Is it true that omnis dont have phase problems?

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locosoundman
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Post by locosoundman » Tue May 06, 2008 9:59 am

lol it was 1 question that no one is truely explaining just guessing at. so dont guess at it. i know how phase differences work. quit trying to teach me about everything i already obviously know, im not a newb over here going DURRR HowW DoEs i RecErd tEh MuSIC. the question was, do you think omnis have phase issues or not, not "can u explain to me what phase is and how it works".
Obviously, you don't know what phase is or how it works and I deduce this simply by virtue of your original question. A microphone can't have a phase problem simply by virtue of its pickup pattern.

If you are referring to comb filtering or exaggerated separation effect in a stereo mic'ing situation this is one thing. If you are referring to phase cancellation in mono, this is another thing (though the two can be related), if you are referring to acoustic phase cancellation at the diaphragm of the mic because of reflections from nearby surfaces, this is yet another thing.

What exactly are you asking?
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Post by chris harris » Tue May 06, 2008 10:10 am

r0t4ry wrote:lol it was 1 question that no one is truely explaining just guessing at. so dont guess at it. i know how phase differences work. quit trying to teach me about everything i already obviously know, im not a newb over here going DURRR HowW DoEs i RecErd tEh MuSIC. the question was, do you think omnis have phase issues or not, not "can u explain to me what phase is and how it works".
are you actually reading the responses? did it sound like I was "guessing" about anything?
the question was, do you think omnis have phase issues or not
yes. any pair of microphones (INCLUDING OMNIS) can have phase issues depending on placement.

it's that easy.

you're trying to assign some magical property to omni microphones that they just simply do not have.

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Re: Is it true that omnis dont have phase problems?

Post by chris harris » Tue May 06, 2008 10:13 am

r0t4ry wrote: Ive heard that omni's have no phase issues but I wanna know what you guys think.
You've heard wrong.

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Re: Is it true that omnis dont have phase problems?

Post by D0uble Helix » Tue May 06, 2008 10:25 am

This might also seem kind of obvious but, if anything, omni's are more likely to have destructive phase cancelation since they are picking up a wider image of the room. As a result, they're recieving a lot more reflections all arriving at the mics at different times from the fundamental sound and different times from one another. So I'm with subatomic in saying that it was a coincidence with respect to where you were at the time. The same experiment somewhere else (even in the same room) might show the complete opposite results. Might be fun to try. I know that in general, people in project studios or untreated rooms find better results using cardioid patterns almost exclusively because of this.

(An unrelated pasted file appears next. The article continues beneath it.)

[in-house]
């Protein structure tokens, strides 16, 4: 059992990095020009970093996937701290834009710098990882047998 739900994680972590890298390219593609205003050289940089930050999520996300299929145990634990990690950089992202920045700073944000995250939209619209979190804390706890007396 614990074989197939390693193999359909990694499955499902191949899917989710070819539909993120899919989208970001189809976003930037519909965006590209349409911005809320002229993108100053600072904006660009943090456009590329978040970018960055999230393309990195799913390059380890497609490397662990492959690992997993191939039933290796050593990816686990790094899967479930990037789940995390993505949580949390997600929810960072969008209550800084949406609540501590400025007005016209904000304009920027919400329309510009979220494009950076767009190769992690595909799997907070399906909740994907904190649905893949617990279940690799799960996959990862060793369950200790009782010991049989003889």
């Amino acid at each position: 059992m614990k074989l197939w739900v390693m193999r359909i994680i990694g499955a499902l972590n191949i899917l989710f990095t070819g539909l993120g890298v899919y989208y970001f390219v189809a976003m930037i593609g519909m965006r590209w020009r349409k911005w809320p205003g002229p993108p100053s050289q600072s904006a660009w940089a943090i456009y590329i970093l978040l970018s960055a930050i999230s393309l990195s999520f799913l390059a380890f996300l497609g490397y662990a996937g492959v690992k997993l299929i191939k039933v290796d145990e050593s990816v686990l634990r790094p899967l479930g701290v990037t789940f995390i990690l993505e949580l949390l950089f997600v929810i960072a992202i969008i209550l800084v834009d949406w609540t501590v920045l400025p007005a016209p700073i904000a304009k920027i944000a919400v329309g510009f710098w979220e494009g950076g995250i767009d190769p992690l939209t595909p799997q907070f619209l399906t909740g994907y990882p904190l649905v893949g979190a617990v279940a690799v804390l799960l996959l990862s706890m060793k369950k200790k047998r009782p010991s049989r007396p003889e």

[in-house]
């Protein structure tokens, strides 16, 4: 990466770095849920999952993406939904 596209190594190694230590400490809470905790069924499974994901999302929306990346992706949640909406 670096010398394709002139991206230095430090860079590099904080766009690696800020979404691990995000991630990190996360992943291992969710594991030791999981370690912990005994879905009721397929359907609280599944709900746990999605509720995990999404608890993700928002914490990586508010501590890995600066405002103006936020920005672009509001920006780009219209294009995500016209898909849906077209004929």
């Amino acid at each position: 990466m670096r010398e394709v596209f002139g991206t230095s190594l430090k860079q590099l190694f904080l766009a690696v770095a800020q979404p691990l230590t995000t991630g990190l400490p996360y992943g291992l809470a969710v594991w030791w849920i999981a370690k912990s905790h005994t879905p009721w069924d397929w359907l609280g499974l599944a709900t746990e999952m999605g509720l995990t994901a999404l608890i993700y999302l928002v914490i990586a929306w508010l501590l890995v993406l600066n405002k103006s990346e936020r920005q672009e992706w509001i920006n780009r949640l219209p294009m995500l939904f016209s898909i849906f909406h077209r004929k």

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locosoundman
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Post by locosoundman » Tue May 06, 2008 10:55 am

Phase is a measurement of change over time and/or space.

I believe the question you are trying to ask relates to inter-channel correlation in a spaced-microphone array. This has everything to do with spacing of the mic's and distance from the source, as well as the directional pattern. For a given AB spacing, omni's should theoretically have more inter-channel correlation than directional mic's because there is no null in the pattern. With omni's, more of the random diffuse sound field is picked up equally in both mic's, and more off-axis sound sources will be represented in both channels with similar amplitude, thus maintaining the stereo illusion in a wider placement than a directional mic could. There will still be phase cancellation when summed to mono because there are time differences between the channels.

This is not to say that directional mic's cannot be used in a spaced array, but usually the spacing between mic's must be closer to achieve better inter-channel correlation in order to maintain the stereo illusion. Often with a closer spacing (and due to it), directional mic's will be angled to take advantage of their ability to generate inter-channel intensity differences by virtue of their pickup pattern.

In a coincident stereo array, if done correctly, there should be minimal time differences between the channels and so there will not be too much phase cancellation when summed to mono. However, there is usually not much point in placing omni's in a coincident array; angled directional mics are used because they will maintain intensity differences between the channels to maintain the stereo illusion without time differences.
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Nick Sevilla
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Post by Nick Sevilla » Tue May 06, 2008 1:20 pm

r0t4ry wrote:lol it was 1 question that no one is truely explaining just guessing at. so dont guess at it. i know how phase differences work. quit trying to teach me about everything i already obviously know, im not a newb over here going DURRR HowW DoEs i RecErd tEh MuSIC. the question was, do you think omnis have phase issues or not, not "can u explain to me what phase is and how it works".